Superintendents Advisory Council Virtual Meeting, July 20, 2020

  • KDE Chief Digital Officer Marty Park joined the superintendents to discuss the Kentucky Online Virtual Schools Network.
  • KDE’s Office of Special Education and Early Learning released two guidance documents on July 20 and the SAC had the opportunity to review both.

By Jacob Perkins

The Kentucky Department of Education’s (KDE) Superintendent Advisory Council (SAC) met virtually on July 20 to take a look at guidance released by the department on special education, compensatory education and daily participation for non-traditional instruction (NTI).

David Cook, KDE’s director of innovation and coordinator of the NTI Program, kicked off the meeting by discussing the “COVID-19 Considerations for Reopening Schools: Daily Participation and Non-Traditional Instruction” guidance document.

This guidance explains the different types of daily student participation, the types and uses of NTI and how districts will record daily participation for the 2020-2021 school year.

During its July 10 meeting, the Kentucky Board of Education (KBE) voted to approve an amendment to 702 KAR 7:125 that gives school districts the ability to provide and receive funding for a variety of instructional delivery models to meet the needs of their students and communities during the 2020-2021 school year in light of continued COVID-19 risks and necessary prevention measures.

These models include traditional in-person instructional days, periods of complete virtual learning through NTI and days of blended in-person instruction and NTI delivery.

The amendment temporarily suspends the collection of student attendance data for funding purposes. In its place, it establishes a process for collecting student participation and requires the reporting and publication of district student participation rates to KDE and the Legislative Research Commission.

For the 2020-2021 school year, districts will record participation in Infinite Campus for all students instead of recording attendance. For safety reasons, districts still will need to record attendance for students who are in the classroom, said Cook. This attendance record will not be reported to KDE, however.

The guidance document defines participation as the measure of the interactions between teachers and students. According to Cook, these interactions will vary based on whether the student is learning in person or participating in remote instruction.

Grading, not participation, still will be the determination of the quality of work completed by the student, said Cook.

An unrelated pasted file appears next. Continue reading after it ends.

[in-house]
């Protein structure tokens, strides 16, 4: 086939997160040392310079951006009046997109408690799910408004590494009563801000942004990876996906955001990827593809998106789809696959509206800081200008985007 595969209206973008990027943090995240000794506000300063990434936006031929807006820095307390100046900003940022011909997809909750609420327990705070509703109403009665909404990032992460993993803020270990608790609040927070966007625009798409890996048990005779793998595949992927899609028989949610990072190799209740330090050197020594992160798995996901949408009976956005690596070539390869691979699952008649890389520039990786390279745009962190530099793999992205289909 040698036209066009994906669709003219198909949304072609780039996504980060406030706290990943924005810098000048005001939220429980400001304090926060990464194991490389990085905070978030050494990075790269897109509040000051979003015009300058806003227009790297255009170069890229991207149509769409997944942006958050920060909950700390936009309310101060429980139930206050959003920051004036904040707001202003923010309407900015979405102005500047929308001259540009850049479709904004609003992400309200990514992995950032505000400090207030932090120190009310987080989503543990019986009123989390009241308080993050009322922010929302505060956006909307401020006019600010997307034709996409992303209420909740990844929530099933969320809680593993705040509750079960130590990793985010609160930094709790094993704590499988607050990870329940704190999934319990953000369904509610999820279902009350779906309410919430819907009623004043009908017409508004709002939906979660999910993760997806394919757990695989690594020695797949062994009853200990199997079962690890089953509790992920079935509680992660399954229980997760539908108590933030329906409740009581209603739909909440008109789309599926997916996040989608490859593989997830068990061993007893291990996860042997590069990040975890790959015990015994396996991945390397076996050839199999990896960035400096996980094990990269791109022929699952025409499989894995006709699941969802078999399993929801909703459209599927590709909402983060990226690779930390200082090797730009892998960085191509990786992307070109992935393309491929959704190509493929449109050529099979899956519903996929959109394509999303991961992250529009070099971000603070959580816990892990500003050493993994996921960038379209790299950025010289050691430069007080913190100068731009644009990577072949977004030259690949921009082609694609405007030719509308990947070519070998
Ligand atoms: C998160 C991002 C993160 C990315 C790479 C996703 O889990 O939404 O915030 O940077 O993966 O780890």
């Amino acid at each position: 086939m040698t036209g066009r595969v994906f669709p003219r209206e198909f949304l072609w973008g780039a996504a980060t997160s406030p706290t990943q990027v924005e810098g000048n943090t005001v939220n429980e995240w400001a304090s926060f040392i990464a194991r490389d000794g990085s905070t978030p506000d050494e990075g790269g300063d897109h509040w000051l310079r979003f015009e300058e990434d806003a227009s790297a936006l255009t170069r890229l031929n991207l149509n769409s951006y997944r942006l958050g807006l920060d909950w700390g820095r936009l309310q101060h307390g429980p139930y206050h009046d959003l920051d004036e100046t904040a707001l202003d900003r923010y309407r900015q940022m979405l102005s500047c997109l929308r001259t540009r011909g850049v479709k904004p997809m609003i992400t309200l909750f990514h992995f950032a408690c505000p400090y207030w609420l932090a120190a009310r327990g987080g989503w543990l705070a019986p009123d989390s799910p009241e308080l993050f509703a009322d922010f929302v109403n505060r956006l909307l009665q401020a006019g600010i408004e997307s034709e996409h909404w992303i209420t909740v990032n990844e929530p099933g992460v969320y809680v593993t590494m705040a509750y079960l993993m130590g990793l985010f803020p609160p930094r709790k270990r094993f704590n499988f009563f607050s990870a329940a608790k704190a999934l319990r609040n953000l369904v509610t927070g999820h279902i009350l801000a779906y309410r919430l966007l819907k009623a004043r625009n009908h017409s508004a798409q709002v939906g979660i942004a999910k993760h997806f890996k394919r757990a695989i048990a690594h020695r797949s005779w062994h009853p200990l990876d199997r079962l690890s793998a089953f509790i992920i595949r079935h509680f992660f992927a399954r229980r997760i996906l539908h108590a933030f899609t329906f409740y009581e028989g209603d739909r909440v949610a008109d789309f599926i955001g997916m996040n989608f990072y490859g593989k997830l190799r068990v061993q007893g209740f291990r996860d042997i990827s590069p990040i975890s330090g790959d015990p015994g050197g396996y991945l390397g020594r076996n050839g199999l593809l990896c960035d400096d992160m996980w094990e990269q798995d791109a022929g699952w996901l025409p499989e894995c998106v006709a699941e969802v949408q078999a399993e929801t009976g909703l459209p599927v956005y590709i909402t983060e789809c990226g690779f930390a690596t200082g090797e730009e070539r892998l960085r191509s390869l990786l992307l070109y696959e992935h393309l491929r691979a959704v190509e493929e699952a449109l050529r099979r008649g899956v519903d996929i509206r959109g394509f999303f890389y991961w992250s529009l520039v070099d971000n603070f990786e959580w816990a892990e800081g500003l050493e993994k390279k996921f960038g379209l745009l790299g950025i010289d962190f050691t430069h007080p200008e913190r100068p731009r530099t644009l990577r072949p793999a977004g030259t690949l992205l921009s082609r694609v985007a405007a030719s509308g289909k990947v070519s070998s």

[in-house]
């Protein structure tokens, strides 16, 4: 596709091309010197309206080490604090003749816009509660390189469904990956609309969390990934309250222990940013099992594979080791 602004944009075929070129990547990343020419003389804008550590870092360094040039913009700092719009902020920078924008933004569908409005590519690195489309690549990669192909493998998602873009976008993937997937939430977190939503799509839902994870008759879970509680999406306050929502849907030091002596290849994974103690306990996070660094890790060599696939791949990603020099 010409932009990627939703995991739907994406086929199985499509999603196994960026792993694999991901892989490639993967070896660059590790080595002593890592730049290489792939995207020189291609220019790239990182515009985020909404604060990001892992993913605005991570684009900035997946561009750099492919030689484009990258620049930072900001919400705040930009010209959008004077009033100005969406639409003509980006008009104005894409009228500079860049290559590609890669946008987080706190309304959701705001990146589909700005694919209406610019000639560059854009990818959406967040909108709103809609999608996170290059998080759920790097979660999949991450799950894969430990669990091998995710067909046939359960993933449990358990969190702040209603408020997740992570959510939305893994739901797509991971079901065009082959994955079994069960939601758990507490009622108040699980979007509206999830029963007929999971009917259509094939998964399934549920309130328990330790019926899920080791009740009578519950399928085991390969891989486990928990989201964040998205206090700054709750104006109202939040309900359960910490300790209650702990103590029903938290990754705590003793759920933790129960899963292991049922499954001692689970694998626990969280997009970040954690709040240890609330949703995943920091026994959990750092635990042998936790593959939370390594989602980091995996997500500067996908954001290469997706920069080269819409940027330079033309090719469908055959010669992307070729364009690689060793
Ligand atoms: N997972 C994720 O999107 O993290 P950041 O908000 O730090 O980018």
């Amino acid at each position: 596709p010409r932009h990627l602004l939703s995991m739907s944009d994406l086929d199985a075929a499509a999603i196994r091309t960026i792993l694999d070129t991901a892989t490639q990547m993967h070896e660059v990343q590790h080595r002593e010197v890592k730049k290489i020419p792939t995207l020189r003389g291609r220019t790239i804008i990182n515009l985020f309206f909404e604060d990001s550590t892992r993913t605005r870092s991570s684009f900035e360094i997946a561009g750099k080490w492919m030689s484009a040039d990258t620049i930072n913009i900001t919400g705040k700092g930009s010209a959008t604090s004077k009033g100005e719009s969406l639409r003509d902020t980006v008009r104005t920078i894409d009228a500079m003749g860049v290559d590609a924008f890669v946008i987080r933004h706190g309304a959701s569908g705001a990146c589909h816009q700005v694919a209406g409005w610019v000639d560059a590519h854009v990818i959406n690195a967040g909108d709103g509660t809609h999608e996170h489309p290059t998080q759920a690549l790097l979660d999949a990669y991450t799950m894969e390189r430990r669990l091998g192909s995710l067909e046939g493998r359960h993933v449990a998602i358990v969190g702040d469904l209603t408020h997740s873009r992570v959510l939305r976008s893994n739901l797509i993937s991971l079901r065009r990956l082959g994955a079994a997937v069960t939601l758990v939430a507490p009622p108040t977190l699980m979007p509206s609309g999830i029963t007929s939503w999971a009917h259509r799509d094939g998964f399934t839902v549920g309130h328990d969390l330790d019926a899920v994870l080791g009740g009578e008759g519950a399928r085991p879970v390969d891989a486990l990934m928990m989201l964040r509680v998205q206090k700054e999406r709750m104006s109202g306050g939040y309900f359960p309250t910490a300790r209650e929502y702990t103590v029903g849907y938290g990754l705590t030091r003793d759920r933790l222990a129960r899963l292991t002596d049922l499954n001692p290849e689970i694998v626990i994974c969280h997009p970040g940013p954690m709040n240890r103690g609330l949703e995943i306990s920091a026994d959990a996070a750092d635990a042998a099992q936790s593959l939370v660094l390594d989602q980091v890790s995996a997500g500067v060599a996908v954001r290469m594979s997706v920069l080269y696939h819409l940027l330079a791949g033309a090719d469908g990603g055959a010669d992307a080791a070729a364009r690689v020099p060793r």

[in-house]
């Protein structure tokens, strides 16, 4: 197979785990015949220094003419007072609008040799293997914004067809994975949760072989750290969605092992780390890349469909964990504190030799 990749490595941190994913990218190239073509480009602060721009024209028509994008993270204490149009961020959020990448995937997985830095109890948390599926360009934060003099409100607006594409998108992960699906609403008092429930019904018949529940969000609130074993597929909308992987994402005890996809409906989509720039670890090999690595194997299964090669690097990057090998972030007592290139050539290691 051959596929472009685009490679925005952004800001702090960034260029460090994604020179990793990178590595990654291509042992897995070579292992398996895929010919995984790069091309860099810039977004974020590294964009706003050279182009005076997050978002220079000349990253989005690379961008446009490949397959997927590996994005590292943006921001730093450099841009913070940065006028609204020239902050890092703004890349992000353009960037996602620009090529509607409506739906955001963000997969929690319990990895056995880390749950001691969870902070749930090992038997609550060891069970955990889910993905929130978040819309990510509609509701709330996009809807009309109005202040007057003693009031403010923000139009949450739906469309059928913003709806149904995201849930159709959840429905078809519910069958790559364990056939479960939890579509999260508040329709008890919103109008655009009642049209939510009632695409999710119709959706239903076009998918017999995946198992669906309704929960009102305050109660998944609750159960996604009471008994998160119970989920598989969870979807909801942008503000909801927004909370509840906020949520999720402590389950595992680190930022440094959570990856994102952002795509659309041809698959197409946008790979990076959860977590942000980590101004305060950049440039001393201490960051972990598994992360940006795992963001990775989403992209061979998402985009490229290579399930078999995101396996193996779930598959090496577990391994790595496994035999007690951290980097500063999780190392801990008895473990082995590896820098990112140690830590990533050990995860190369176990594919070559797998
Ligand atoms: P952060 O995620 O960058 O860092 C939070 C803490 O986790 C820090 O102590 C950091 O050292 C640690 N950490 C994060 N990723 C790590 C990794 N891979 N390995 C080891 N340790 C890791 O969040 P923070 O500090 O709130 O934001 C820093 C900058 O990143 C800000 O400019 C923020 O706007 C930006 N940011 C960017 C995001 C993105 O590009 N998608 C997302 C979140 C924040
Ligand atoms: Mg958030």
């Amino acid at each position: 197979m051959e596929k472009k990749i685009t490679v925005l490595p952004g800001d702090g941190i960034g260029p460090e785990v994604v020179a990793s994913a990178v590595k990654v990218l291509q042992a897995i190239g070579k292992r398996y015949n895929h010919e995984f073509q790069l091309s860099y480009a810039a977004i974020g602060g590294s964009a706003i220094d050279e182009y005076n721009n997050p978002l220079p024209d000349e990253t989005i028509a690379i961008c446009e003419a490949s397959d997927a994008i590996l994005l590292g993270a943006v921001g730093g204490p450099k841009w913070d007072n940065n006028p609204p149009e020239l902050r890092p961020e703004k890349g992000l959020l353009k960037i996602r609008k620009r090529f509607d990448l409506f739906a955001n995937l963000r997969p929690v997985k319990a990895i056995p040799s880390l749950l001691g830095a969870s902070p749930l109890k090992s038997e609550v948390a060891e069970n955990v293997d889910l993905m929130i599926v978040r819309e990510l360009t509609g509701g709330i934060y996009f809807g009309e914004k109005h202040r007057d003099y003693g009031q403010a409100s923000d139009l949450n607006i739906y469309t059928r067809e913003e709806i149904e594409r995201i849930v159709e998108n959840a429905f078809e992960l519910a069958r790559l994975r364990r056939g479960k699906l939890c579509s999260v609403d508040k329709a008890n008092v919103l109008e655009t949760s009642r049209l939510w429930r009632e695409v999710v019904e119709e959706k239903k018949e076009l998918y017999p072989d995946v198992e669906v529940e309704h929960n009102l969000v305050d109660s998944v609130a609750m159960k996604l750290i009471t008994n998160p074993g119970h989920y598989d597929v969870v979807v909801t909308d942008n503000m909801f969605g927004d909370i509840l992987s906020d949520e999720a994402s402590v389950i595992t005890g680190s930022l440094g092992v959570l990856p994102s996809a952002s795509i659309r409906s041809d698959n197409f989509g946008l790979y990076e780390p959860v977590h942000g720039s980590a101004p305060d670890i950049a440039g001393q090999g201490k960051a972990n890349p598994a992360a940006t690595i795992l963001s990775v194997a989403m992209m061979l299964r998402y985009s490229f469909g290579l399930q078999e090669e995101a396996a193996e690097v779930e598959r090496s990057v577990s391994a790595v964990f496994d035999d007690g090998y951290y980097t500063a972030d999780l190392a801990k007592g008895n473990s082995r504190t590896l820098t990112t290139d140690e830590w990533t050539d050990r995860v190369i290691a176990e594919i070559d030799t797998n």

Another change for districts heading into the 2020-2021 school year is that now districts can pre-determine when an NTI day will occur. Previously, through the NTI Program, NTI days were mainly used for weather-related closures. Now, districts can begin to plan when these NTI days will occur.

The amendment approved by the KBE also allows the commissioner of education to grant an unlimited amount of NTI days as was permitted for the 2019-2020 school year by Senate Bill 177 (2020).

Cook pointed out that for a district to claim a school day as an NTI day, all students in the district must be learning remotely.

Office of Special Education and Early Learning Guidance
KDE’s Office of Special Education and Early Learning (OSEEL) released two guidance documents on July 20 and the SAC had the opportunity to review both.

The first, “COVID-19 Considerations for Reopening Schools for Exceptional Learners and Preschool Students,” provides guidelines and recommendations for the health and safety of exceptional students – those with Individual Education Programs (IEP), 504 plans and students who are gifted and talented – and preschool students. The document includes guidance on things like social distancing, classroom environments, food distribution and masks.

The document is designed to align with the “Guidance on Safety Expectations and Best Practices for Kentucky Schools (K-12”)  and is organized into four main sections: reopening considerations; special education questions and answers; preschool questions and answers; and resources.

“As we move forward … the thing that we have to be the most careful about is that students with disabilities are able to participate to the full extent in whichever environment,” said OSEEL Associate Commissioner Gretta Hylton.

Hylton added that a student’s instructional location should not equate to change in placement. A student’s placement is based on individual needs and their IEP should not be altered due to the nature of the pandemic, she said.